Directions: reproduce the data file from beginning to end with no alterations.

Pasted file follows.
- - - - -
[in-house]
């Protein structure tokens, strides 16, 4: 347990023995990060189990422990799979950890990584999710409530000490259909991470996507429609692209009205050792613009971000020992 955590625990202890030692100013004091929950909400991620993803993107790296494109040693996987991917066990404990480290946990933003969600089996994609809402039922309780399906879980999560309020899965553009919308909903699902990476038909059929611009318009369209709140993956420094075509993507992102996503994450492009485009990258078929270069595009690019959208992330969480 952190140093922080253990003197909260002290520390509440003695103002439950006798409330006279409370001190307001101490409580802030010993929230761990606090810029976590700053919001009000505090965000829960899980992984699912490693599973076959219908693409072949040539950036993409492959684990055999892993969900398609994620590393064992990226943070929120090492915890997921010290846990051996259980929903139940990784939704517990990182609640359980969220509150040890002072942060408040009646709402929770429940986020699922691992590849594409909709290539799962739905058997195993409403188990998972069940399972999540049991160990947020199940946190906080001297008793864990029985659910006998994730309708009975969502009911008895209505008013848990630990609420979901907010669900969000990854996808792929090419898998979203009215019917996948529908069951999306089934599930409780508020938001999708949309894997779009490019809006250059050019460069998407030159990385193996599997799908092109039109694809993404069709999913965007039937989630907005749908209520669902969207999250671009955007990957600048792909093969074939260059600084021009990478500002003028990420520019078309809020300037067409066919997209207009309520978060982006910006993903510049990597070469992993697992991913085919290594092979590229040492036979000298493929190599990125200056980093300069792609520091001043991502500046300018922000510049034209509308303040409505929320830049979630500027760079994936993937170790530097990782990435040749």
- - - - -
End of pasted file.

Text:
[in-house]
């Protein structure tokens, strides 16, 4: 347990023995990060189990422990799979950890990584999710409530000490259909991470996507429609692209009205050792613009971000020992 955590625990202890030692100013004091929950909400991620993803993107790296494109040693996987991917066990404990480290946990933003969600089996994609809402039922309780399906879980999560309020899965553009919308909903699902990476038909059929611009318009369209709140993956420094075509993507992102996503994450492009485009990258078929270069595009690019959208992330969480 952190140093922080253990003197909260002290520390509440003695103002439950006798409330006279409370001190307001101490409580802030010993929230761990606090810029976590700053919001009000505090965000829960899980992984699912490693599973076959219908693409072949040539950036993409492959684990055999892993969900398609994620590393064992990226943070929120090492915890997921010290846990051996259980929903139940990784939704517990990182609640359980969220509150040890002072942060408040009646709402929770429940986020699922691992590849594409909709290539799962739905058997195993409403188990998972069940399972999540049991160990947020199940946190906080001297008793864990029985659910006998994730309708009975969502009911008895209505008013848990630990609420979901907010669900969000990854996808792929090419898998979203009215019917996948529908069951999306089934599930409780508020938001999708949309894997779009490019809006250059050019460069998407030159990385193996599997799908092109039109694809993404069709999913965007039937989630907005749908209520669902969207999250671009955007990957600048792909093969074939260059600084021009990478500002003028990420520019078309809020300037067409066919997209207009309520978060982006910006993903510049990597070469992993697992991913085919290594092979590229040492036979000298493929190599990125200056980093300069792609520091001043991502500046300018922000510049034209509308303040409505929320830049979630500027760079994936993937170790530097990782990435040749």